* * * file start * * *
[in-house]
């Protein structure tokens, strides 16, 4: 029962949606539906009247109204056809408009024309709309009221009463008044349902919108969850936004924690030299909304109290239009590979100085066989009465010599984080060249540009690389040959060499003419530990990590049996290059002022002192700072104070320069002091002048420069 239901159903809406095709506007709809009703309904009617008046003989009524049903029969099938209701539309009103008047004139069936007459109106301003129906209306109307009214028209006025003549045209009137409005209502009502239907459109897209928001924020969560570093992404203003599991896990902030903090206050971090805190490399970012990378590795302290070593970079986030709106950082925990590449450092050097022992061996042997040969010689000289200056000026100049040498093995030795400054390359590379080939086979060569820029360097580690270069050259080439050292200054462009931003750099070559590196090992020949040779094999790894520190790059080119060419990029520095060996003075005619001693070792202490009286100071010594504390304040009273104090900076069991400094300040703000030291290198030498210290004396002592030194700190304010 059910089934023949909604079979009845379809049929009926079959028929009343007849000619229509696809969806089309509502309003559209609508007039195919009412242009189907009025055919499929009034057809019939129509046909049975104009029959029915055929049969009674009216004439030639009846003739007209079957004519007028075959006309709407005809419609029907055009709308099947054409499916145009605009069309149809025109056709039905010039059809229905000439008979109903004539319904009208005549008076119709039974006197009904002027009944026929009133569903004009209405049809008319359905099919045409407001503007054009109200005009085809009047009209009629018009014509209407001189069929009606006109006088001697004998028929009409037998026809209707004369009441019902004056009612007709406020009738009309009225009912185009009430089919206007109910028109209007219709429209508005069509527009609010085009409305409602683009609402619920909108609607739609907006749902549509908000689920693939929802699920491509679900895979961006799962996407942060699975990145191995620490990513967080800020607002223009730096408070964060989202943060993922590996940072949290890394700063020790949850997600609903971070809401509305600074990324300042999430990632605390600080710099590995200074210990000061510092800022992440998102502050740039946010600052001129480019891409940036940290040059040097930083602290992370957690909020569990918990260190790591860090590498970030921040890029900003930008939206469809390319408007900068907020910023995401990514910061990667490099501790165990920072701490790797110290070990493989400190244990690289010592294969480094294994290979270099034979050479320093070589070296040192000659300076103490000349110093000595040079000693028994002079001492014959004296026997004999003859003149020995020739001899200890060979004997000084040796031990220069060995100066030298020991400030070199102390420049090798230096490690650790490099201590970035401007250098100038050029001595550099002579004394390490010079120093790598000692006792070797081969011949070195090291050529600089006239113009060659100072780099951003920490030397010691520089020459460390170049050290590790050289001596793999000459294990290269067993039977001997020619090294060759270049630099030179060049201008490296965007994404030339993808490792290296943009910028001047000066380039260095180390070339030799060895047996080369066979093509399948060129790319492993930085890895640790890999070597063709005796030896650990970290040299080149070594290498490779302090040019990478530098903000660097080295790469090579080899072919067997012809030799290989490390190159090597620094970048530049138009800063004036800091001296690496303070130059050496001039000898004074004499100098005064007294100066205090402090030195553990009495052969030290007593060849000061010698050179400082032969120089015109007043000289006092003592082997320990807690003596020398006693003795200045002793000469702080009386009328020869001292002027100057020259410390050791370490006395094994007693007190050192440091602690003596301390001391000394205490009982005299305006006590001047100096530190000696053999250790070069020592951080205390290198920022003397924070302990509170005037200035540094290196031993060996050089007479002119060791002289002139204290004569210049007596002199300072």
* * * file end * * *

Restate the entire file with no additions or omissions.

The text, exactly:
[in-house]
């Protein structure tokens, strides 16, 4: 029962949606539906009247109204056809408009024309709309009221009463008044349902919108969850936004924690030299909304109290239009590979100085066989009465010599984080060249540009690389040959060499003419530990990590049996290059002022002192700072104070320069002091002048420069 239901159903809406095709506007709809009703309904009617008046003989009524049903029969099938209701539309009103008047004139069936007459109106301003129906209306109307009214028209006025003549045209009137409005209502009502239907459109897209928001924020969560570093992404203003599991896990902030903090206050971090805190490399970012990378590795302290070593970079986030709106950082925990590449450092050097022992061996042997040969010689000289200056000026100049040498093995030795400054390359590379080939086979060569820029360097580690270069050259080439050292200054462009931003750099070559590196090992020949040779094999790894520190790059080119060419990029520095060996003075005619001693070792202490009286100071010594504390304040009273104090900076069991400094300040703000030291290198030498210290004396002592030194700190304010 059910089934023949909604079979009845379809049929009926079959028929009343007849000619229509696809969806089309509502309003559209609508007039195919009412242009189907009025055919499929009034057809019939129509046909049975104009029959029915055929049969009674009216004439030639009846003739007209079957004519007028075959006309709407005809419609029907055009709308099947054409499916145009605009069309149809025109056709039905010039059809229905000439008979109903004539319904009208005549008076119709039974006197009904002027009944026929009133569903004009209405049809008319359905099919045409407001503007054009109200005009085809009047009209009629018009014509209407001189069929009606006109006088001697004998028929009409037998026809209707004369009441019902004056009612007709406020009738009309009225009912185009009430089919206007109910028109209007219709429209508005069509527009609010085009409305409602683009609402619920909108609607739609907006749902549509908000689920693939929802699920491509679900895979961006799962996407942060699975990145191995620490990513967080800020607002223009730096408070964060989202943060993922590996940072949290890394700063020790949850997600609903971070809401509305600074990324300042999430990632605390600080710099590995200074210990000061510092800022992440998102502050740039946010600052001129480019891409940036940290040059040097930083602290992370957690909020569990918990260190790591860090590498970030921040890029900003930008939206469809390319408007900068907020910023995401990514910061990667490099501790165990920072701490790797110290070990493989400190244990690289010592294969480094294994290979270099034979050479320093070589070296040192000659300076103490000349110093000595040079000693028994002079001492014959004296026997004999003859003149020995020739001899200890060979004997000084040796031990220069060995100066030298020991400030070199102390420049090798230096490690650790490099201590970035401007250098100038050029001595550099002579004394390490010079120093790598000692006792070797081969011949070195090291050529600089006239113009060659100072780099951003920490030397010691520089020459460390170049050290590790050289001596793999000459294990290269067993039977001997020619090294060759270049630099030179060049201008490296965007994404030339993808490792290296943009910028001047000066380039260095180390070339030799060895047996080369066979093509399948060129790319492993930085890895640790890999070597063709005796030896650990970290040299080149070594290498490779302090040019990478530098903000660097080295790469090579080899072919067997012809030799290989490390190159090597620094970048530049138009800063004036800091001296690496303070130059050496001039000898004074004499100098005064007294100066205090402090030195553990009495052969030290007593060849000061010698050179400082032969120089015109007043000289006092003592082997320990807690003596020398006693003795200045002793000469702080009386009328020869001292002027100057020259410390050791370490006395094994007693007190050192440091602690003596301390001391000394205490009982005299305006006590001047100096530190000696053999250790070069020592951080205390290198920022003397924070302990509170005037200035540094290196031993060996050089007479002119060791002289002139204290004569210049007596002199300072």